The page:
New legislation will impose specific unions on health-care workers in Nova Scotia

Please chip in to support rabble's election 2019 coverage. Support rabble.ca today for as little as $1 per month!

Photo: Robert Devet

(K'JIPUKTUK) HALIFAX - This Monday, Nova Scotia's Health Minister Leo Glavine will introduce legislation that dictates to health-care workers which union they must belong to.

"We will identify who will represent nurses, who will represent technologists, clerical and administration," Glavine told the Chronicle Herald earlier.

The legislation merges nine district health authorities in the province into two, and reduces the number of collective agreements with health-care units to just four, based on classification.

But what has union members and their leadership upset is what it does to existing union membership.

"I am angry about this legislation. What (premier) McNeil is trying to push through is that he is going to tell people what union to belong to," CUPE member Louise Riley told the Halifax Media Co-op. "Next thing you know he will tell us who to vote for."

Riley was part of a hundred or so union members and workers who gathered in front of Province House in a show of support. Leaders of the Canadian Union of Public Employees (CUPE), the Nova Scotia Government and General Employees Union (NSGEU), Unifor and the Nova Scotia Nurses Union (NSNU) all addressed the impromptu rally and spoke to the press.

At this time various unions may represent the same classification of worker, depending on the Health Authority. For instance, Registered Nurses in metro by and large belong to the NSGEU, while elsewhere in Nova Scotia they tend to be members of the Nova Scotia Nurses Union.

The four unions that are directly affected are vowing to fight this part of the legislation tooth and nail.

The unions are upset because they believe their detailed joint proposal to keep current membership intact and allow unions to bargain collective agreements together was ignored.

The union organizations have worked on their proposal since June, and were led to believe that the government was sympathetic, Rick Clarke, president of the Nova Scotia Federation of Labour, told the gathered workers and media.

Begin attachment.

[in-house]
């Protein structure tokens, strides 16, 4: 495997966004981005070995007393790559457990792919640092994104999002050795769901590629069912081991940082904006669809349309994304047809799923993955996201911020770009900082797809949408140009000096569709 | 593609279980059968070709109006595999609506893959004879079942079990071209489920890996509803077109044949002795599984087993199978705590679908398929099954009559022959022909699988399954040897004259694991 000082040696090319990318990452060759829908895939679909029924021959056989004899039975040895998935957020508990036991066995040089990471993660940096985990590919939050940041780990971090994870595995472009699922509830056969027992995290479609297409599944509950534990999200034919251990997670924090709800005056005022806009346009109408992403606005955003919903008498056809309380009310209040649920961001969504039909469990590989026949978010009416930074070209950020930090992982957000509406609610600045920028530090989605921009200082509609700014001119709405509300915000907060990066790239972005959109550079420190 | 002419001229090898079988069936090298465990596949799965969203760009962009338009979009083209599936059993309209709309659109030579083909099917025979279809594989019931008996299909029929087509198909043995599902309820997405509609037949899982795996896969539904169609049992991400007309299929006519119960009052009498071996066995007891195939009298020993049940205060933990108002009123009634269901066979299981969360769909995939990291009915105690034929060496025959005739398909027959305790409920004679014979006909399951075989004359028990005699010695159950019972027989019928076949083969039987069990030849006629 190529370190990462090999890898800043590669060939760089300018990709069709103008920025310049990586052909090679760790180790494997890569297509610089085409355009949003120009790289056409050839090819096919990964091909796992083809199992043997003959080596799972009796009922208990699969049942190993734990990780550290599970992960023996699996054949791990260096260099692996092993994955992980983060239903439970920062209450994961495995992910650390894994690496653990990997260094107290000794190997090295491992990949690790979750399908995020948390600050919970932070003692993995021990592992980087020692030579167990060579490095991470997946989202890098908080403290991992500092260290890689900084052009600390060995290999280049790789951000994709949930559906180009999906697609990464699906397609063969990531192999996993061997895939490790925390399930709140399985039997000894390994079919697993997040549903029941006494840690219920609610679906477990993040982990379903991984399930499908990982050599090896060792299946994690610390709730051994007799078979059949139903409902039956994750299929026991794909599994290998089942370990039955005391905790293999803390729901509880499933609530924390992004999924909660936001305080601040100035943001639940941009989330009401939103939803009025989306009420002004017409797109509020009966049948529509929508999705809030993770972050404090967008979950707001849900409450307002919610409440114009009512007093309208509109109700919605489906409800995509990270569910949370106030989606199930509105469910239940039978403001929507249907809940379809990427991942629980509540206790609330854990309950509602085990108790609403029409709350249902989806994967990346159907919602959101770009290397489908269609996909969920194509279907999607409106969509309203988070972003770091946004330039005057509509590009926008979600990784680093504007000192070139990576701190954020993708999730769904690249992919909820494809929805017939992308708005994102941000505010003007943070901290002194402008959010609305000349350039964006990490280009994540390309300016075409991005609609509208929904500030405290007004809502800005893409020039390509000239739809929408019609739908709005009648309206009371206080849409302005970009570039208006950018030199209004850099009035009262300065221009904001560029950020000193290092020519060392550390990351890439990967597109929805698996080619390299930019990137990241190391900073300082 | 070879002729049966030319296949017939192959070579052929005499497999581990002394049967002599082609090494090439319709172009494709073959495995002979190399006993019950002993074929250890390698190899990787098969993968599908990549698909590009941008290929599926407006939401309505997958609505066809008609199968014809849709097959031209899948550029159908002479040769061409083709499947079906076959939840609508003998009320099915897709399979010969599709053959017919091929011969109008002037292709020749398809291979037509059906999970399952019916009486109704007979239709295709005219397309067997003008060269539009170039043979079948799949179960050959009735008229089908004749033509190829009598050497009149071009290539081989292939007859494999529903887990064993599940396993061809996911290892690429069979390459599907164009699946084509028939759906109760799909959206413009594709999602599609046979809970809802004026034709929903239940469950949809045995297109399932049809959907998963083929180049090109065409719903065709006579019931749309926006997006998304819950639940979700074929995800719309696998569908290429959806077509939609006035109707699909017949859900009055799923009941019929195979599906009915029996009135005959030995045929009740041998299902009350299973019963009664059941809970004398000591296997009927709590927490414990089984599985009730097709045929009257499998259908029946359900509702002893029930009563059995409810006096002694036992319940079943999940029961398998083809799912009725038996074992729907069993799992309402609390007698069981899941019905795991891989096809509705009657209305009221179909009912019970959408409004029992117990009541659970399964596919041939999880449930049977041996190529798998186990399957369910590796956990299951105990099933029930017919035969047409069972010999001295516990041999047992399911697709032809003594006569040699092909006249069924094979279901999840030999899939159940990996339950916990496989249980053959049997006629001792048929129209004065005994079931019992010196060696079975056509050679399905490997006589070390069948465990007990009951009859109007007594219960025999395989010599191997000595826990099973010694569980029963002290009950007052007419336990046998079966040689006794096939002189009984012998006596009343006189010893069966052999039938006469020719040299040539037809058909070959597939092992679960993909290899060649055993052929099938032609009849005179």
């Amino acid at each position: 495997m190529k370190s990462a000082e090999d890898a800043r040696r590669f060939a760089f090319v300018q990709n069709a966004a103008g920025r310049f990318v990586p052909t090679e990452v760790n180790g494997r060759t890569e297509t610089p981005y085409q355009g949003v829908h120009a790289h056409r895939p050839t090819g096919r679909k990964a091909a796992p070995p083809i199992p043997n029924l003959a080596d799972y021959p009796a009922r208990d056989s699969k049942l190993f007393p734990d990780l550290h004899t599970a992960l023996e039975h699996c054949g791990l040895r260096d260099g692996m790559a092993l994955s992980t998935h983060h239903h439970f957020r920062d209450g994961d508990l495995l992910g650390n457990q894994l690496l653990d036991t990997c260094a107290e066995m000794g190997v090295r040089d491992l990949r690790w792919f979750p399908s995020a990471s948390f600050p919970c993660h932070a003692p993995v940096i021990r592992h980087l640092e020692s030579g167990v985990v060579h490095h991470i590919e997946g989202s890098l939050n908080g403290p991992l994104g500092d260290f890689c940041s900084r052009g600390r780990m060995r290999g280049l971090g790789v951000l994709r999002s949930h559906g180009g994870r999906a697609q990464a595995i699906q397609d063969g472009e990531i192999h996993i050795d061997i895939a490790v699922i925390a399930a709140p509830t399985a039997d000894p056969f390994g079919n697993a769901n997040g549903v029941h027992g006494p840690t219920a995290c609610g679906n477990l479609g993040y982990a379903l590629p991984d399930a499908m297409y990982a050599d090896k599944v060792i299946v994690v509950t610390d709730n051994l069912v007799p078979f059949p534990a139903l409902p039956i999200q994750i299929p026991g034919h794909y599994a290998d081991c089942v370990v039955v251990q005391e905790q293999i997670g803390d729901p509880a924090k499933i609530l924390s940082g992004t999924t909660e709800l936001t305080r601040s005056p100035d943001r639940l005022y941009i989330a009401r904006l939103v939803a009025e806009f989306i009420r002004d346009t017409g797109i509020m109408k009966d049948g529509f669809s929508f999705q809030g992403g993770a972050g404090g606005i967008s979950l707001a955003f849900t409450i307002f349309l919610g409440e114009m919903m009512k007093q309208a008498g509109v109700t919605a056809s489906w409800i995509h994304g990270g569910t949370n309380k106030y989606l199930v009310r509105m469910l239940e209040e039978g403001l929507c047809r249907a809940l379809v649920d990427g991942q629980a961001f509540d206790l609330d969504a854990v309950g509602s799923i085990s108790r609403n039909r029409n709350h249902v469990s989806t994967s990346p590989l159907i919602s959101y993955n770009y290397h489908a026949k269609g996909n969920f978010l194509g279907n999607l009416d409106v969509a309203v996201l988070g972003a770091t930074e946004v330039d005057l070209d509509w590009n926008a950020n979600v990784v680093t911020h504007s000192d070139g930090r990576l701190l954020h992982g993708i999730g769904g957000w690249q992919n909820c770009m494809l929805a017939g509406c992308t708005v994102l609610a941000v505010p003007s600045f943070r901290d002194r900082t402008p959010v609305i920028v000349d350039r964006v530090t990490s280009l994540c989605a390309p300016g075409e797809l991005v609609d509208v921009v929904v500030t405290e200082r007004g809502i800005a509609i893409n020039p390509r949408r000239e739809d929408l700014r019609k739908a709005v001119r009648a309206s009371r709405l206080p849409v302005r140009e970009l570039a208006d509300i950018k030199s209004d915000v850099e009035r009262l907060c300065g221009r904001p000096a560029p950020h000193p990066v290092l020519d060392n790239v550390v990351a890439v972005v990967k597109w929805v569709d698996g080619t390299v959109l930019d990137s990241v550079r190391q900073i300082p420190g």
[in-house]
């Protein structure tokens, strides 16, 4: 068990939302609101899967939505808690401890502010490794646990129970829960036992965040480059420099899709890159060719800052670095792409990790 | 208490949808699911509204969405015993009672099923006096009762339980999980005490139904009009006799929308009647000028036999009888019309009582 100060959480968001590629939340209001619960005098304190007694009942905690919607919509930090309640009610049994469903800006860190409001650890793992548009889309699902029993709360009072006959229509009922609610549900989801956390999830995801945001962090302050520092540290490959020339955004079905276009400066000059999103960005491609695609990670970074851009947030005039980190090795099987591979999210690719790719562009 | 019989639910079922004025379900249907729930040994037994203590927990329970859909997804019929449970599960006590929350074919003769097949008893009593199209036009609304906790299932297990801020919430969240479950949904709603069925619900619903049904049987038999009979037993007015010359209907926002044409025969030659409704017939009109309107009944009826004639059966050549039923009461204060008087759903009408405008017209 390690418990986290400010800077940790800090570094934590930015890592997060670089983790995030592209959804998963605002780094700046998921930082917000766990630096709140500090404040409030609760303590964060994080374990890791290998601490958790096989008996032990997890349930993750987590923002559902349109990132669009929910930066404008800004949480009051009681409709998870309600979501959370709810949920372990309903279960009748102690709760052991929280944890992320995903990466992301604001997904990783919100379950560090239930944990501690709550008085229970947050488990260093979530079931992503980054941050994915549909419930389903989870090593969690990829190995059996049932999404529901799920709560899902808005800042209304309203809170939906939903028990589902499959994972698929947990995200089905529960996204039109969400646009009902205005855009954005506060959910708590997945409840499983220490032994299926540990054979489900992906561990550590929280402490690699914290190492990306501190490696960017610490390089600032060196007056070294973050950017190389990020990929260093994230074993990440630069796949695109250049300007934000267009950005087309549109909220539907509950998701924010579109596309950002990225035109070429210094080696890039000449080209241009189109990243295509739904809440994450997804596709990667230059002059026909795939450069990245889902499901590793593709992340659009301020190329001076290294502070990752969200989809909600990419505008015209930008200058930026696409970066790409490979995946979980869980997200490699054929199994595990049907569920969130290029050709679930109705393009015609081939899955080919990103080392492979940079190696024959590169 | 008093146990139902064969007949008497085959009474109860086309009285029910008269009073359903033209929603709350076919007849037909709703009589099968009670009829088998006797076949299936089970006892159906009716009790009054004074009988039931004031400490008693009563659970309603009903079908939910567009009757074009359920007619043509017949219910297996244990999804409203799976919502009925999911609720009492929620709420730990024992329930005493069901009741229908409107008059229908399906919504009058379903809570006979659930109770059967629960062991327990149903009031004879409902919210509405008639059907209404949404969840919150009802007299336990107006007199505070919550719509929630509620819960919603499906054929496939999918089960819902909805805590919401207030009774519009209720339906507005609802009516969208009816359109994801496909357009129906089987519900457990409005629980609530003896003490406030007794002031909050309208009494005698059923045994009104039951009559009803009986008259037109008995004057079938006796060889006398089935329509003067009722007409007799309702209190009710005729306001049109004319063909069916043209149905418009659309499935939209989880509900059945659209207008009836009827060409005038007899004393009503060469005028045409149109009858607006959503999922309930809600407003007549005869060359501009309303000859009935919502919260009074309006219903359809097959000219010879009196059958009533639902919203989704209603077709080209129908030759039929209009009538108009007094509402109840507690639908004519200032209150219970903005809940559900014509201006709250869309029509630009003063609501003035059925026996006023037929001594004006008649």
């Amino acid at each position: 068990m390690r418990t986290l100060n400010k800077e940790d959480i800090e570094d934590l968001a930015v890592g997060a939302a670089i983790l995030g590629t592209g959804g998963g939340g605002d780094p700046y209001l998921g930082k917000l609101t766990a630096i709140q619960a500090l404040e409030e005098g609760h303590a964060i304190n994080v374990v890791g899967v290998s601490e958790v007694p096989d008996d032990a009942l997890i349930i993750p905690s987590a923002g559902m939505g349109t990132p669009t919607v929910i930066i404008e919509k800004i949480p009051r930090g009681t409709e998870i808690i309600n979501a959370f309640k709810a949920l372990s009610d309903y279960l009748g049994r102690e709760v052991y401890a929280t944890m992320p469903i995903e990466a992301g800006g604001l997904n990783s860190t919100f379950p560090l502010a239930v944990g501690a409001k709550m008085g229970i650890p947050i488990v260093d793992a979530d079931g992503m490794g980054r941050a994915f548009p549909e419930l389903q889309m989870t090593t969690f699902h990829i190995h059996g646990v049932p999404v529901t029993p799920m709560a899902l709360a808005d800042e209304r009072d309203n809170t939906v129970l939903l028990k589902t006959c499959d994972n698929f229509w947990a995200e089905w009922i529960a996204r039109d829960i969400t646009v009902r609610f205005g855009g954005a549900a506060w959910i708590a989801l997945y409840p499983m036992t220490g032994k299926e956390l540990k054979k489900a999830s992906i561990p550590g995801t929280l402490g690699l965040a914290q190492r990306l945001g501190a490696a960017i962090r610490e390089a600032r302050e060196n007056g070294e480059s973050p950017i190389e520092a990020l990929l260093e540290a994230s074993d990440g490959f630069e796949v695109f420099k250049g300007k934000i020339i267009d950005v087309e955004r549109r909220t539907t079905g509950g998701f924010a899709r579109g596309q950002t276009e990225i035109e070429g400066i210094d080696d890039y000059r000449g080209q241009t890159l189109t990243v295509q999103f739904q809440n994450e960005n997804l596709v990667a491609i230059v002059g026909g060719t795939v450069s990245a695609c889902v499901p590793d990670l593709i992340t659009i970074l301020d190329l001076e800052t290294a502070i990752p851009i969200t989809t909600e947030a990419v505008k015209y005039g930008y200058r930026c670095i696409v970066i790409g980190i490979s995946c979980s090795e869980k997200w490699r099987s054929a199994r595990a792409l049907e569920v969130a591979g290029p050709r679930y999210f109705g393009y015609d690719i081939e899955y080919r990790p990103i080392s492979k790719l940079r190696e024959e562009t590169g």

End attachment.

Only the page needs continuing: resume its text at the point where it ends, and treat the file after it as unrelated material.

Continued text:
"All health-care workers are proud of the union that represents them, and we want to keep it that way," Janet Hazelton, president of the NSNU told the crowd. "They want to stay with their union, and we support that. It's the only way that there is going to be peace in the health-care sector in this province. No other way is going to be successful," said Hazelton.

"We went into the talks in good faith. But government had another plan. They are devious, they can't be trusted and they are liars," said Joan Jessome, president of the NSGEU, to loud cheers from the crowd. "Our members have chosen their unions for the right reasons, and they should remain in their unions."

Danny Cavanagh, president of Nova Scotia CUPE, asked that people attend a rally at Province House today when the new legislation will be introduced.

This article was first published in the Halifax Media Co-op and is reprinted here with permission.

Photo: Robert Devet

Follow Robert Devet on Twitter @DevetRobert

Further Reading

Thank you for reading this story…

More people are reading rabble.ca than ever and unlike many news organizations, we have never put up a paywall – at rabble we’ve always believed in making our reporting and analysis free to all, while striving to make it sustainable as well. Media isn’t free to produce. rabble’s total budget is likely less than what big corporate media spend on photocopying (we kid you not!) and we do not have any major foundation, sponsor or angel investor. Our main supporters are people and organizations -- like you. This is why we need your help. You are what keep us sustainable.

rabble.ca has staked its existence on you. We live or die on community support -- your support! We get hundreds of thousands of visitors and we believe in them. We believe in you. We believe people will put in what they can for the greater good. We call that sustainable.

So what is the easy answer for us? Depend on a community of visitors who care passionately about media that amplifies the voices of people struggling for change and justice. It really is that simple. When the people who visit rabble care enough to contribute a bit then it works for everyone.

And so we’re asking you if you could make a donation, right now, to help us carry forward on our mission. Make a donation today.

Comments

We welcome your comments! rabble.ca embraces a pro-human rights, pro-feminist, anti-racist, queer-positive, anti-imperialist and pro-labour stance, and encourages discussions which develop progressive thought. Our full comment policy can be found here. Learn more about Disqus on rabble.ca and your privacy here. Please keep in mind:

Do

  • Tell the truth and avoid rumours.
  • Add context and background.
  • Report typos and logical fallacies.
  • Be respectful.
  • Respect copyright - link to articles.
  • Stay focused. Bring in-depth commentary to our discussion forum, babble.

Don't

  • Use oppressive/offensive language.
  • Libel or defame.
  • Bully or troll.
  • Post spam.
  • Engage trolls. Flag suspect activity instead.